Andrew Strauss: Highs and lows as England captain
The decision of Andrew Strauss to quit professional cricket marks the end of an extraordinary three-and-a-half years as captain of England's Test team.
But the road to the top was anything but easy for Strauss.
His reign came at a turbulent time for English cricket as controversy on and off the pitch dogged his spell as captain.
Strauss was first asked to skipper his country in the summer of 2006 following injuries to regular captain Michael Vaughan and stand-in Andrew Flintoff.
And the home series against Pakistan that year proved to be a baptism of fire for Strauss, controversy raging when the tourists were accused of ball-tampering by umpires during the fourth Test at The Oval
Pakistan initially refused to play on, so upset were they at the allegations. When they did emerge from the dressing room, they discovered that umpires Darrell Hair and Billy Doctrove had called the game off and awarded England the victory, the first time a Test has ever been won by forfeit.
Despite winning the series, Strauss lost out to Flintoff when selectors picked their captain for the Ashes tour of 2006-07.
Strauss captained England against the West Indies in 2007 and then, with England in turmoil in the wake of the sacking of coach Peter Moores and resignation of Pietersen, he took over at the start of 2009.
Handed the role for the tour of West Indies, Strauss was part of a fragile batting line-up that was bowled out for 51 in the first Test as the home side completed a comprehensive win in Kingston.
The second Test was abandoned after 10 balls because of an unfit outfield at the Sir Vivian Richards Stadium in Antigua.
But Strauss rose above the chaos to score 169, 142 and 142 in the next three Tests, cementing his place as skipper and starting a successful partnership with coach Andy Flower.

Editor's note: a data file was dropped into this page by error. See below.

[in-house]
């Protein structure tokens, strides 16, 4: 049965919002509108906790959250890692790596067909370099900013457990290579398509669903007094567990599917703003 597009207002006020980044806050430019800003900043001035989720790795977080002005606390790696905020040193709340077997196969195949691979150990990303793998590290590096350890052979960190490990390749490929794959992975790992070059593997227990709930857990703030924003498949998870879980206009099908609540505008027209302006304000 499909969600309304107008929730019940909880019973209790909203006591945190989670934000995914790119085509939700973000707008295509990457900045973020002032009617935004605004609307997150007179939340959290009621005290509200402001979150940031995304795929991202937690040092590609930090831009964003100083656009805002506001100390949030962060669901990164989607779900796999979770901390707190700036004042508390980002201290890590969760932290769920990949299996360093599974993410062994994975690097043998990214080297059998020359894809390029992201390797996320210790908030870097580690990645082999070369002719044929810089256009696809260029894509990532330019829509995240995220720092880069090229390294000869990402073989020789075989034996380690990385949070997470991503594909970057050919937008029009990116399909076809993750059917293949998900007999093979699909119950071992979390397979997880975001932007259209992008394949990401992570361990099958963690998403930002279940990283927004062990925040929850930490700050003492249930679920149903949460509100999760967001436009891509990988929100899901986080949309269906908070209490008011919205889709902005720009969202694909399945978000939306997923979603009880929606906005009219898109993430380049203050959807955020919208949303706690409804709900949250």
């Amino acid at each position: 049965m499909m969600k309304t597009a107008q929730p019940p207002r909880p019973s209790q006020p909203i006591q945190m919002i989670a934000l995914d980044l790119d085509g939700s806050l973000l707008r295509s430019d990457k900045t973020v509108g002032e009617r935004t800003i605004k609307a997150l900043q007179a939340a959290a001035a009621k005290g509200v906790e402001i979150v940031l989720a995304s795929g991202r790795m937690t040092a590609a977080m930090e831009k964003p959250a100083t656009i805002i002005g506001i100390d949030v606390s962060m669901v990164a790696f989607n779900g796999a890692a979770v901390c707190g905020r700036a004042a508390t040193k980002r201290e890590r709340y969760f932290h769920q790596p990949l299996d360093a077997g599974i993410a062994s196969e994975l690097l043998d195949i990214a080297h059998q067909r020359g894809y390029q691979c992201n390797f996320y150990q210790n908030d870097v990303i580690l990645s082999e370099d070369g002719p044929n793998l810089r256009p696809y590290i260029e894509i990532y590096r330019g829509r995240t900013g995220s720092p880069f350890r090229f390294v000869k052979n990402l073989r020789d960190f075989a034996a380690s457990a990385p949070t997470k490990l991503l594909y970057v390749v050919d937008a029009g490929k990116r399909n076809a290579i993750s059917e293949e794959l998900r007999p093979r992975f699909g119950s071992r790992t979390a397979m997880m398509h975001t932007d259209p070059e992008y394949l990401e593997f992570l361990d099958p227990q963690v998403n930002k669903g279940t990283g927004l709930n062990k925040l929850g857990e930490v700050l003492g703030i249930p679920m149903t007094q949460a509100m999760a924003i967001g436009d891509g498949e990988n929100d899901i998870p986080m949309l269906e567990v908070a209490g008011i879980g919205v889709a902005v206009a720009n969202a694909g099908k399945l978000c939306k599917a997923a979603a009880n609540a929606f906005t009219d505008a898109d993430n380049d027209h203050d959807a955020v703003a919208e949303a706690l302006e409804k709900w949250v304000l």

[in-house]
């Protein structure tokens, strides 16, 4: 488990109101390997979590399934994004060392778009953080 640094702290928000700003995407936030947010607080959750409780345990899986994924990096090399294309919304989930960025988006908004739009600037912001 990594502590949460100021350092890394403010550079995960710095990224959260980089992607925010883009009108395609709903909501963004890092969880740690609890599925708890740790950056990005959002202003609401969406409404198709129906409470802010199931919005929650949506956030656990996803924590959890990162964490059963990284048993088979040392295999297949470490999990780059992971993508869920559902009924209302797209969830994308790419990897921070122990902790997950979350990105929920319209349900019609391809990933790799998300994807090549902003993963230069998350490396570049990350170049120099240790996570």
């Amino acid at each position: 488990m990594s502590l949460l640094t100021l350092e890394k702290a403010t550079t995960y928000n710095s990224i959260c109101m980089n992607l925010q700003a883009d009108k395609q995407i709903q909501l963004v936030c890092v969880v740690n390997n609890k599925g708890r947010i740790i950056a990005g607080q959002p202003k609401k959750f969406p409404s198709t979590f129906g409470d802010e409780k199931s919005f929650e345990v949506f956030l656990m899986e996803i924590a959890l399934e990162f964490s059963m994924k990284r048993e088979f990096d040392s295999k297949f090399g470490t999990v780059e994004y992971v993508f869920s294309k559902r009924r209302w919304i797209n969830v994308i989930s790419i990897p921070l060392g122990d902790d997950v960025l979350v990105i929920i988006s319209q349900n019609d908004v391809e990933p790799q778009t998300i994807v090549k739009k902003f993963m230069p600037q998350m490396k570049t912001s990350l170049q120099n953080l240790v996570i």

Strauss carried his good form into the 2009 Ashes on home soil and was named man of the series as England won back the urn.
The news he was being rested for the winter tour of Bangladesh because he was feeling jaded, with Alastair Cook temporarily taking over as captain, brought criticism from pundits, who felt he was being disrepectful.
When he did return for the home series with Pakistan in 2010, Strauss was faced with a new crisis.
A spot-fixing scandal quickly engulfed cricket after a newspaper investigation claimed Pakistan skipper Salman Butt and bowlers Mohammad Amir and Mohammad Asif were guilty of colluding with an agent to bowl no-balls.
Strauss found himself under suspicion at one point, angrily rejecting claims from Pakistan Cricket Board chairman Ijaz Butt that England had lost the third one-day match against Pakistan in return for money from bookmakers.
After a difficult summer, England travelled to Australia, retaining the Ashes as Strauss gained plaudits for his captaincy and his batting after moving past 6,000 Test runs in the fourth Test at Melbourne.
After his team's poor World Cup showing, he retired from one-day internationals in March 2011 to focus on Test cricket.
He lead England to a 4-0 series win over India that took his side to top of the world Test rankings and scored two centuries against the West Indies, albeit a West Indies side that lacked the bowling power of their predecessors.
Having been named England's player of the series, his form then failed him in the recent clashes against South Africa, finishing the three Tests with an average of just 17.83.
But his batting problems were overshadowed by the furore created by Pietersen's shock exile from the England team.
As talk about Pietersen dominated the headlines, a drained Strauss headed off for a holiday and spent his time thinking over his future.
On his return, the England and Wales Cricket Board announced his decision to end his professional career.